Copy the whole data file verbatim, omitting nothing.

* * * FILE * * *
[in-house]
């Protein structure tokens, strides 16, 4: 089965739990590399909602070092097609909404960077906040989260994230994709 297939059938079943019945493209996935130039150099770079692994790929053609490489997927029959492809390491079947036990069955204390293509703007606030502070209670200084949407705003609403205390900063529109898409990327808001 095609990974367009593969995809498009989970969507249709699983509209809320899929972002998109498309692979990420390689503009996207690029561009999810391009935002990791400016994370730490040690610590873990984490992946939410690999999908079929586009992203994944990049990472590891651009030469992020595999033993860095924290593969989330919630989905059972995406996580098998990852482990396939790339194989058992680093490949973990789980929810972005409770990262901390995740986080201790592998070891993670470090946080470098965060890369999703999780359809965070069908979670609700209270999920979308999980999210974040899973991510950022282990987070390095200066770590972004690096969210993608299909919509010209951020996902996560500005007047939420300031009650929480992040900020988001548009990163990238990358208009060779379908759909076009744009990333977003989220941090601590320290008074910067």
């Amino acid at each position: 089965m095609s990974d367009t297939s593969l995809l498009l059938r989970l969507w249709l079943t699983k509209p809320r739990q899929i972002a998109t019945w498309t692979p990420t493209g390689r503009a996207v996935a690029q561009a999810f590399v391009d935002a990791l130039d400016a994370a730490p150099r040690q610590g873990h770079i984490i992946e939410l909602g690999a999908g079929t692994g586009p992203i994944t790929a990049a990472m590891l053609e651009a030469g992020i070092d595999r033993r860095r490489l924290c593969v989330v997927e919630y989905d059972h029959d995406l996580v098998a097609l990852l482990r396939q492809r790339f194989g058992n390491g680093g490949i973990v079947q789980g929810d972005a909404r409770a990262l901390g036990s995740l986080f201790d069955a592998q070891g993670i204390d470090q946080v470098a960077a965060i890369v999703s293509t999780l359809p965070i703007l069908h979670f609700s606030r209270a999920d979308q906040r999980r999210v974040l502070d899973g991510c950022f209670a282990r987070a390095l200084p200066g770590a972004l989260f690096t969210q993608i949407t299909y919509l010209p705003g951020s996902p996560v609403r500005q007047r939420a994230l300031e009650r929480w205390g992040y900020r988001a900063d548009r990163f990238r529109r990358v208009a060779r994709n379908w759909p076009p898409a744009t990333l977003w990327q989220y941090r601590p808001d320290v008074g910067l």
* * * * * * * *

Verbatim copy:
[in-house]
């Protein structure tokens, strides 16, 4: 089965739990590399909602070092097609909404960077906040989260994230994709 297939059938079943019945493209996935130039150099770079692994790929053609490489997927029959492809390491079947036990069955204390293509703007606030502070209670200084949407705003609403205390900063529109898409990327808001 095609990974367009593969995809498009989970969507249709699983509209809320899929972002998109498309692979990420390689503009996207690029561009999810391009935002990791400016994370730490040690610590873990984490992946939410690999999908079929586009992203994944990049990472590891651009030469992020595999033993860095924290593969989330919630989905059972995406996580098998990852482990396939790339194989058992680093490949973990789980929810972005409770990262901390995740986080201790592998070891993670470090946080470098965060890369999703999780359809965070069908979670609700209270999920979308999980999210974040899973991510950022282990987070390095200066770590972004690096969210993608299909919509010209951020996902996560500005007047939420300031009650929480992040900020988001548009990163990238990358208009060779379908759909076009744009990333977003989220941090601590320290008074910067």
């Amino acid at each position: 089965m095609s990974d367009t297939s593969l995809l498009l059938r989970l969507w249709l079943t699983k509209p809320r739990q899929i972002a998109t019945w498309t692979p990420t493209g390689r503009a996207v996935a690029q561009a999810f590399v391009d935002a990791l130039d400016a994370a730490p150099r040690q610590g873990h770079i984490i992946e939410l909602g690999a999908g079929t692994g586009p992203i994944t790929a990049a990472m590891l053609e651009a030469g992020i070092d595999r033993r860095r490489l924290c593969v989330v997927e919630y989905d059972h029959d995406l996580v098998a097609l990852l482990r396939q492809r790339f194989g058992n390491g680093g490949i973990v079947q789980g929810d972005a909404r409770a990262l901390g036990s995740l986080f201790d069955a592998q070891g993670i204390d470090q946080v470098a960077a965060i890369v999703s293509t999780l359809p965070i703007l069908h979670f609700s606030r209270a999920d979308q906040r999980r999210v974040l502070d899973g991510c950022f209670a282990r987070a390095l200084p200066g770590a972004l989260f690096t969210q993608i949407t299909y919509l010209p705003g951020s996902p996560v609403r500005q007047r939420a994230l300031e009650r929480w205390g992040y900020r988001a900063d548009r990163f990238r529109r990358v208009a060779r994709n379908w759909p076009p898409a744009t990333l977003w990327q989220y941090r601590p808001d320290v008074g910067l």